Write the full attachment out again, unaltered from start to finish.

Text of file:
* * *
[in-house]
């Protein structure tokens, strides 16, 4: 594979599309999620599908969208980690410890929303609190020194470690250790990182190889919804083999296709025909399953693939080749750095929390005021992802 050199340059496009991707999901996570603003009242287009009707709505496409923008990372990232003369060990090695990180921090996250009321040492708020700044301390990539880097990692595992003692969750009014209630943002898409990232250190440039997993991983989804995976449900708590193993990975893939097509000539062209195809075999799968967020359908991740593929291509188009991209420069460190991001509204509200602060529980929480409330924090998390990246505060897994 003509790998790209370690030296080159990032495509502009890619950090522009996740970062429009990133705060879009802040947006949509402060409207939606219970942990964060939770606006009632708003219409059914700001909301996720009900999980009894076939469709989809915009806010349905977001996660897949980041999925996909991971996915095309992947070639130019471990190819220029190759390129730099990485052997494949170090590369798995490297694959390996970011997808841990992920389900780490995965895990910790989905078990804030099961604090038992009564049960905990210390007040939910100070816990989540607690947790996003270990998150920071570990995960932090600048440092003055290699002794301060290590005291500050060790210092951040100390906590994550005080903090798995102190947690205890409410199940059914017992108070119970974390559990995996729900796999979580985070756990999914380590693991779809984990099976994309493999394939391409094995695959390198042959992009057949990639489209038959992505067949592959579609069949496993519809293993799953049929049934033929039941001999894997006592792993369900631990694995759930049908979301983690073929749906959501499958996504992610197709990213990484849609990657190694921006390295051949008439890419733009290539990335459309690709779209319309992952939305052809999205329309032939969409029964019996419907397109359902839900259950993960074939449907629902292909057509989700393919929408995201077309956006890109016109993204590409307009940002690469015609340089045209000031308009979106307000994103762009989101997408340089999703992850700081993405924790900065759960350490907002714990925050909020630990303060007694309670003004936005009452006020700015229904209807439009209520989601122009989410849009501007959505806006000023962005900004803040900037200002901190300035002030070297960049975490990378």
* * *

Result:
[in-house]
């Protein structure tokens, strides 16, 4: 594979599309999620599908969208980690410890929303609190020194470690250790990182190889919804083999296709025909399953693939080749750095929390005021992802 050199340059496009991707999901996570603003009242287009009707709505496409923008990372990232003369060990090695990180921090996250009321040492708020700044301390990539880097990692595992003692969750009014209630943002898409990232250190440039997993991983989804995976449900708590193993990975893939097509000539062209195809075999799968967020359908991740593929291509188009991209420069460190991001509204509200602060529980929480409330924090998390990246505060897994 003509790998790209370690030296080159990032495509502009890619950090522009996740970062429009990133705060879009802040947006949509402060409207939606219970942990964060939770606006009632708003219409059914700001909301996720009900999980009894076939469709989809915009806010349905977001996660897949980041999925996909991971996915095309992947070639130019471990190819220029190759390129730099990485052997494949170090590369798995490297694959390996970011997808841990992920389900780490995965895990910790989905078990804030099961604090038992009564049960905990210390007040939910100070816990989540607690947790996003270990998150920071570990995960932090600048440092003055290699002794301060290590005291500050060790210092951040100390906590994550005080903090798995102190947690205890409410199940059914017992108070119970974390559990995996729900796999979580985070756990999914380590693991779809984990099976994309493999394939391409094995695959390198042959992009057949990639489209038959992505067949592959579609069949496993519809293993799953049929049934033929039941001999894997006592792993369900631990694995759930049908979301983690073929749906959501499958996504992610197709990213990484849609990657190694921006390295051949008439890419733009290539990335459309690709779209319309992952939305052809999205329309032939969409029964019996419907397109359902839900259950993960074939449907629902292909057509989700393919929408995201077309956006890109016109993204590409307009940002690469015609340089045209000031308009979106307000994103762009989101997408340089999703992850700081993405924790900065759960350490907002714990925050909020630990303060007694309670003004936005009452006020700015229904209807439009209520989601122009989410849009501007959505806006000023962005900004803040900037200002901190300035002030070297960049975490990378």